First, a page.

The Blackwell Deception review
Adventure Gamers Awards
New York City is the city that never sleeps – perhaps doubly so if you happen to be a restless spirit trapped between this world and next. Fortunately, Rosangela Blackwell (likely NYC’s only legitimate medium) and her ghostly spirit guide Joey Mallone are in the business of offering spiritual aid to the dearly departed who don’t even realize they’re dead. Building upon previous series instalments, Blackwell Deception offers these unlikely spiritual investigators a new set of challenges to overcome and dramatic new events that reveal more and more secrets about the spirit world and the Bestowers of Eternity. Their latest adventure offers some familiar challenges along the way, in addition to some new twists that keep the storyline interesting and fresh.
If you’re new to the series (as I was when I began), the fourth Blackwell game – but only the third starring Rosa – continues the ongoing story of a young woman who has inherited a wisecracking ghostly companion. Joey is a spirit from the early twentieth century and looks the part in his translucent fedora and suit. He has somehow been drawn into an afterlife of servitude, helping spirits of this world move onto the next, and has been inextricably attached to the Blackwell women throughout the generations. With her rare ability to see ghosts, Rosangela is the latest to inherit Joey, and she has had to come to terms with her unusual legacy in order to avoid an inevitable descent into madness.
Following on from previous episodes, Rosa has now turned her abilities into a job, complete with fluorescent new business cards. At the beginning of Deception she is working just such a contract, investigating a vacant yacht that unmoors itself every night and starts motoring into the New York harbour. This initial task provides a tutorial for new players, though it’s by no means a pushover to complete in its own right. On completing this assignment, Rosa receives a call from her old friend Jeremy, who is a newspaper reporter and needs help on a story that he is close to breaking. But Rosa arrives at Jeremy’s apartment only to discover that he too is no longer with the living yet is blissfully unaware of the fact. Intrigued and dismayed, Rosangela plays along with Jeremy’s request until she is able to learn more information and help him on his way. Her investigation quickly leads to an unidentified contact who may have been the key lead Jeremy was following.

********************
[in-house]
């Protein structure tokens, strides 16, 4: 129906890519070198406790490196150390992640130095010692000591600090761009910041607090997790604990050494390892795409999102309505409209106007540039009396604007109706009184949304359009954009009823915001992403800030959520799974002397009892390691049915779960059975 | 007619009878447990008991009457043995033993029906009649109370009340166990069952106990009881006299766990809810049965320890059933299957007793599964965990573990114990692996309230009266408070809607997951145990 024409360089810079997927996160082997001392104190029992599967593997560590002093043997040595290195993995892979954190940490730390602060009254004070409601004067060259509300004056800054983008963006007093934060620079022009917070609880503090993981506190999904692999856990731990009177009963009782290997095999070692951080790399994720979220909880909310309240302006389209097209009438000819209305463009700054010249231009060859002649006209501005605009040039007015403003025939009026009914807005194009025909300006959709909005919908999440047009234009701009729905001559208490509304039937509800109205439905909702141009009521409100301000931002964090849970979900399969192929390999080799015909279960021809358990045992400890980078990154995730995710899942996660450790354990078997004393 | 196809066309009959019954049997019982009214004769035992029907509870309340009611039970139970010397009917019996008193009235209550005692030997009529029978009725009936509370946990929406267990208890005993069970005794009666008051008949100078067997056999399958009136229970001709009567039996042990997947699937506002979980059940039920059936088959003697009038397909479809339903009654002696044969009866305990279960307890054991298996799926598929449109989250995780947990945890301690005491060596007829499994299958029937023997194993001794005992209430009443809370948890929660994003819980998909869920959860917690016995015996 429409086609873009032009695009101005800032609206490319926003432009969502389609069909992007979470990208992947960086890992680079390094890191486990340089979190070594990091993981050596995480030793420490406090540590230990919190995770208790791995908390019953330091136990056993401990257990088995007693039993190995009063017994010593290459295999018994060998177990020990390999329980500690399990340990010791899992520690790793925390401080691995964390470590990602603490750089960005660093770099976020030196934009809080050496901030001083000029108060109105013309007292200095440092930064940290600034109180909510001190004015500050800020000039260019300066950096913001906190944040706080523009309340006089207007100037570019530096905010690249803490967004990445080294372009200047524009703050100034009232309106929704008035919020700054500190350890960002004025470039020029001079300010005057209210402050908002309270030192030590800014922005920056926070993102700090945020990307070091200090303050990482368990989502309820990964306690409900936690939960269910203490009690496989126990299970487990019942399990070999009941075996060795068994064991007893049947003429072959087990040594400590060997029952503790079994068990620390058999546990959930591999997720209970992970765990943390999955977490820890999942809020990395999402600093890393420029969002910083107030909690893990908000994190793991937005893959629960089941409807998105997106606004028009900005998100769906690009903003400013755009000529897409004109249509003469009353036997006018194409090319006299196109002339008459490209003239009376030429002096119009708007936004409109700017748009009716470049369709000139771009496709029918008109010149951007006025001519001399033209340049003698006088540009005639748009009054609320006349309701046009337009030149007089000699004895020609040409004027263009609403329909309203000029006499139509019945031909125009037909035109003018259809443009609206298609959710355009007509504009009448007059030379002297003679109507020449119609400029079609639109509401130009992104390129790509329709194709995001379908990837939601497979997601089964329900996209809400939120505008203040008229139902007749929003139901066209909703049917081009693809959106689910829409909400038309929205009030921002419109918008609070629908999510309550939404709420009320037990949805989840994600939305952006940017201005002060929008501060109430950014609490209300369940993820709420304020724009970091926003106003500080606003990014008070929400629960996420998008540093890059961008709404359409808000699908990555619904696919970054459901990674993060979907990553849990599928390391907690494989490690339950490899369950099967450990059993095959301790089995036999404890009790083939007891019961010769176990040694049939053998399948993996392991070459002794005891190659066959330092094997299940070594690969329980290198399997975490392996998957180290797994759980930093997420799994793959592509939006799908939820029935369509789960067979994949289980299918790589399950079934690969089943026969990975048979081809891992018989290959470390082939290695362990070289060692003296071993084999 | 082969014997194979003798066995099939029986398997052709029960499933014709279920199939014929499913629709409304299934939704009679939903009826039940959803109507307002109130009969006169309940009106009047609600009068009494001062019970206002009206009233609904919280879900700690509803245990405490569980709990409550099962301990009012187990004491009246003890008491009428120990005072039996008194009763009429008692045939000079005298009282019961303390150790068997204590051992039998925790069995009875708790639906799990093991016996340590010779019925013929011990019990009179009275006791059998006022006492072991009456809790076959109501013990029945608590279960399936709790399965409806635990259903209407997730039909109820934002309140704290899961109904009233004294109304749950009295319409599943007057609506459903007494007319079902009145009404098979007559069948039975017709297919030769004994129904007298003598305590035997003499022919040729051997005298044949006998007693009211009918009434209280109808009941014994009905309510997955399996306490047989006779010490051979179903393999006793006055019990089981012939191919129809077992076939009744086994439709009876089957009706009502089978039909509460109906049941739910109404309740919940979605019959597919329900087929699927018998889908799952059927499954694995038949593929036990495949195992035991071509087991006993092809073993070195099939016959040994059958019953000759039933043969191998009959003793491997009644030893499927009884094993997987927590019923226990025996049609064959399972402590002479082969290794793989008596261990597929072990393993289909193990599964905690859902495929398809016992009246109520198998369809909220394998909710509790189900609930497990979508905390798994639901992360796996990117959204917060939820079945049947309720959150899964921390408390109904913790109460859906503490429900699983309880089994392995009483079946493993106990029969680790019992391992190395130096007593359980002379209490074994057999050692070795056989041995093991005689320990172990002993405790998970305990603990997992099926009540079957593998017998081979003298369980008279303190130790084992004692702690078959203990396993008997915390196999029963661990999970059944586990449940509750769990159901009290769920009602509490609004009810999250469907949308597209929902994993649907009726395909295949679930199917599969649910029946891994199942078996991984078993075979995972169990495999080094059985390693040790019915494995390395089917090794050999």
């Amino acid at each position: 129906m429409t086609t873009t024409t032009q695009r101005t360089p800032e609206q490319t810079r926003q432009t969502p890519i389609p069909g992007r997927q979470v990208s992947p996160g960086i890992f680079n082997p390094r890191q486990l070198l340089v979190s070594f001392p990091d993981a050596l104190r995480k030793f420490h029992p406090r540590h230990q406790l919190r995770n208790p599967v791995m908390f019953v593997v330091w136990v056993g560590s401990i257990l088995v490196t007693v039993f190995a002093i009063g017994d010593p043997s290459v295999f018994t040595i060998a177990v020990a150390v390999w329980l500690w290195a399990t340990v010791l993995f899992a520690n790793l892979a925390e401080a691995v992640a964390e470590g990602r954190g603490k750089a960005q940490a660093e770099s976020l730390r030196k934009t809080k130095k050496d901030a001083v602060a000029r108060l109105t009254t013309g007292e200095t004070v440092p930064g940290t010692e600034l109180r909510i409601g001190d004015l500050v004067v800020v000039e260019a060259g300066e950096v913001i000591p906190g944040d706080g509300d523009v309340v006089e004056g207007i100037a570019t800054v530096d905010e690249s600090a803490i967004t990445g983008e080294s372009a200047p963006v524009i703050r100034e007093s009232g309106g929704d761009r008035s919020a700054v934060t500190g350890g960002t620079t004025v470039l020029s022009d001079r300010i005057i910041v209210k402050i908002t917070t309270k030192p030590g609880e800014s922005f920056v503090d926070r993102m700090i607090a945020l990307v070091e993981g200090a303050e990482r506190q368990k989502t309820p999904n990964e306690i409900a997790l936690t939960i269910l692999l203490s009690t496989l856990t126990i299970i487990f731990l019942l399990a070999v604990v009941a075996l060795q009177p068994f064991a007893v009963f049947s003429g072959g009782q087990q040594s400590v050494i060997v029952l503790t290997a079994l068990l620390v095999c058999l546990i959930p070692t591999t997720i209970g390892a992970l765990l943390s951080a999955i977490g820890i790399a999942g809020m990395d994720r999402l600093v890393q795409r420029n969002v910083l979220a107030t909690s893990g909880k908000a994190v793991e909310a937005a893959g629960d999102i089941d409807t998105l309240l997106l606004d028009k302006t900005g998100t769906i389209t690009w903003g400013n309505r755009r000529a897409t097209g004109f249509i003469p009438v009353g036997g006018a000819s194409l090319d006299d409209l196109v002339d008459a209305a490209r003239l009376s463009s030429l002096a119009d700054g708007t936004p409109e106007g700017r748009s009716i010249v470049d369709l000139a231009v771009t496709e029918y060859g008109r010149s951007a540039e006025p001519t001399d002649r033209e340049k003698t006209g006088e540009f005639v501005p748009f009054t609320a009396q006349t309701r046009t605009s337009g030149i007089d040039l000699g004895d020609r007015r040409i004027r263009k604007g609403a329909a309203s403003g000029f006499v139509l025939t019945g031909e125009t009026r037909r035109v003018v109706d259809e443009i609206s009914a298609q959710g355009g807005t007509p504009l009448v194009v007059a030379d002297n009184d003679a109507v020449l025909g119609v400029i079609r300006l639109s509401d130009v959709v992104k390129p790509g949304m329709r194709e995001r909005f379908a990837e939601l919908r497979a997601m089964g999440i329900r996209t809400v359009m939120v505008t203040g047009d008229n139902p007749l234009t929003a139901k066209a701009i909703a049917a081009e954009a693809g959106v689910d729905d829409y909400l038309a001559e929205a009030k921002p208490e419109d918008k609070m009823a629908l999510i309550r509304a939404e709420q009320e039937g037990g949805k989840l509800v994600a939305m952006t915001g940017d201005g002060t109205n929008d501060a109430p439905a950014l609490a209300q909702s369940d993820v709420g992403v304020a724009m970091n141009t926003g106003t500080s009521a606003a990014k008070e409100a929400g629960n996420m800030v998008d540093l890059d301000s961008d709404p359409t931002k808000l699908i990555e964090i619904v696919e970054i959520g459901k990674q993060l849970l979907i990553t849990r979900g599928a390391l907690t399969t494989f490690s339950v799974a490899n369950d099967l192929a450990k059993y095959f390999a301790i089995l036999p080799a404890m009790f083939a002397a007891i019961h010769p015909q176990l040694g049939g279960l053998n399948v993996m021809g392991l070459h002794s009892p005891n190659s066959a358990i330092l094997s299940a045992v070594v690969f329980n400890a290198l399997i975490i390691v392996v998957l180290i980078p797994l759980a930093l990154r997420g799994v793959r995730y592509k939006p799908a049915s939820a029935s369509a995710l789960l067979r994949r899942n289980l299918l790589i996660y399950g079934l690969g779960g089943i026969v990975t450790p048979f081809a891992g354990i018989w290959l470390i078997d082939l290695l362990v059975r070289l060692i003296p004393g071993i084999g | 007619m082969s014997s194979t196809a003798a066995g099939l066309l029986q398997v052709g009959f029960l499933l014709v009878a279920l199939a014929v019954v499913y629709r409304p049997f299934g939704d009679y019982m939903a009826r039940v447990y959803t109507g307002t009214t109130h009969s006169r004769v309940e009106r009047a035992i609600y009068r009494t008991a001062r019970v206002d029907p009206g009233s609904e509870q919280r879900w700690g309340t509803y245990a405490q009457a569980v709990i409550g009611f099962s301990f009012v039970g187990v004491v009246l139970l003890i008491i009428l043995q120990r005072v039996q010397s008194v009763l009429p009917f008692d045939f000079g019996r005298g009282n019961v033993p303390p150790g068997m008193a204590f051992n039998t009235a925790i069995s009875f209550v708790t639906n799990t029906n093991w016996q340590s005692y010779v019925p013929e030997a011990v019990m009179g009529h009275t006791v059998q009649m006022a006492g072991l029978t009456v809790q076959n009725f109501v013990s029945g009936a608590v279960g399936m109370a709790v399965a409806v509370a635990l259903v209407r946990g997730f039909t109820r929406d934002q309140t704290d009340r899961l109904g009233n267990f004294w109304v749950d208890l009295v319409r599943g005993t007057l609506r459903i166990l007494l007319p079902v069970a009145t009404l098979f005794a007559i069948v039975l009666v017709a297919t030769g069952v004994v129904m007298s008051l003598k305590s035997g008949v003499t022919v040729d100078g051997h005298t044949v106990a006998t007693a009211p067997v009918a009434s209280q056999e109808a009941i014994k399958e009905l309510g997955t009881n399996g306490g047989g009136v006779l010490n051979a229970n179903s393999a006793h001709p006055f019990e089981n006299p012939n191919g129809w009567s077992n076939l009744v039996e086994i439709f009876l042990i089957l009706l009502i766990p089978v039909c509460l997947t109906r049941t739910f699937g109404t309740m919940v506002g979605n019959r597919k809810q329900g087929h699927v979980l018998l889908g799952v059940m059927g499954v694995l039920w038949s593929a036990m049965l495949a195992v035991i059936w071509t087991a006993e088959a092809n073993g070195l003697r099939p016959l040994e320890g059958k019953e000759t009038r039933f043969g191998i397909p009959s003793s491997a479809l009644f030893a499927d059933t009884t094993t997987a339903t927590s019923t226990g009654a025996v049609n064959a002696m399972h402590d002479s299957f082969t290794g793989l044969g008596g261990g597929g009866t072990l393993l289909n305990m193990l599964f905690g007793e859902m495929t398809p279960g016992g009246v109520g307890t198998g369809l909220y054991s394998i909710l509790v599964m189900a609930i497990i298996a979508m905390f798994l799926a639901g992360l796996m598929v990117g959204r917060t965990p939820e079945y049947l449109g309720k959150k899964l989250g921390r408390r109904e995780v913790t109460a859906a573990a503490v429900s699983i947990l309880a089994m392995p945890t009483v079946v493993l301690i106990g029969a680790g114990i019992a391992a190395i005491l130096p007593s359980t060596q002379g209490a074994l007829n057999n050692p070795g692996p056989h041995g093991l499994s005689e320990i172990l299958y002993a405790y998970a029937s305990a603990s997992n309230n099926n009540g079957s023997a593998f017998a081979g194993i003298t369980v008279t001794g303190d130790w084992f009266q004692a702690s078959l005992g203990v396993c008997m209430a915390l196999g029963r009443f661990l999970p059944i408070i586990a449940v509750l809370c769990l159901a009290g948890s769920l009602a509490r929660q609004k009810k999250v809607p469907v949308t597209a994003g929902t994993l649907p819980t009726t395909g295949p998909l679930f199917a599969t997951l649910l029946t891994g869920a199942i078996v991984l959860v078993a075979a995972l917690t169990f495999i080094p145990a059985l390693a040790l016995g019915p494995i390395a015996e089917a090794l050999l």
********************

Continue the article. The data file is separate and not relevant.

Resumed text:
Despite being a ghost story, Deception actually plays as an interactive drama and detective story, which leaves you with a metaphorical (or metaphysical if you prefer) trail of bread crumbs that slowly reveals a deeper tale of intrigue and murder. As more and more of the plot is revealed, you’ll find yourself embroiled in the world of phony street front psychics (they’re everywhere in NY, apparently), in which clients visit a particular shop and then later appear dead from seemingly natural causes. It’s your job to find the clues to the mystery behind their deaths, help those who have passed on, and wrap up the case before more even more victims are taken – possibly even yourself.
The unique relationship between both Rosangela and Joey not only provides some amusement through their frequent banter but also impacts the gameplay itself. The strength of this partnership comes from both characters working together with their varied abilities, unable to ever move very far from the other. Rosa can interact with both the dead and the living but is naturally blocked by physical obstacles, whilst Joey can’t openly manipulate real world objects (a fact he sarcastically reminds you of whenever you try to pick something up…), though in spectral form he is able to explore locations which would otherwise be closed. Joey also has the ability to project small gusts of wind (blowing!) or using his (ethereal) tie, which acts as a mechanism for helping spirits move on. One recurring challenge is helping spirits to understand that they have passed away. This is normally done through conversations about their lives or presenting objects to jog their memories.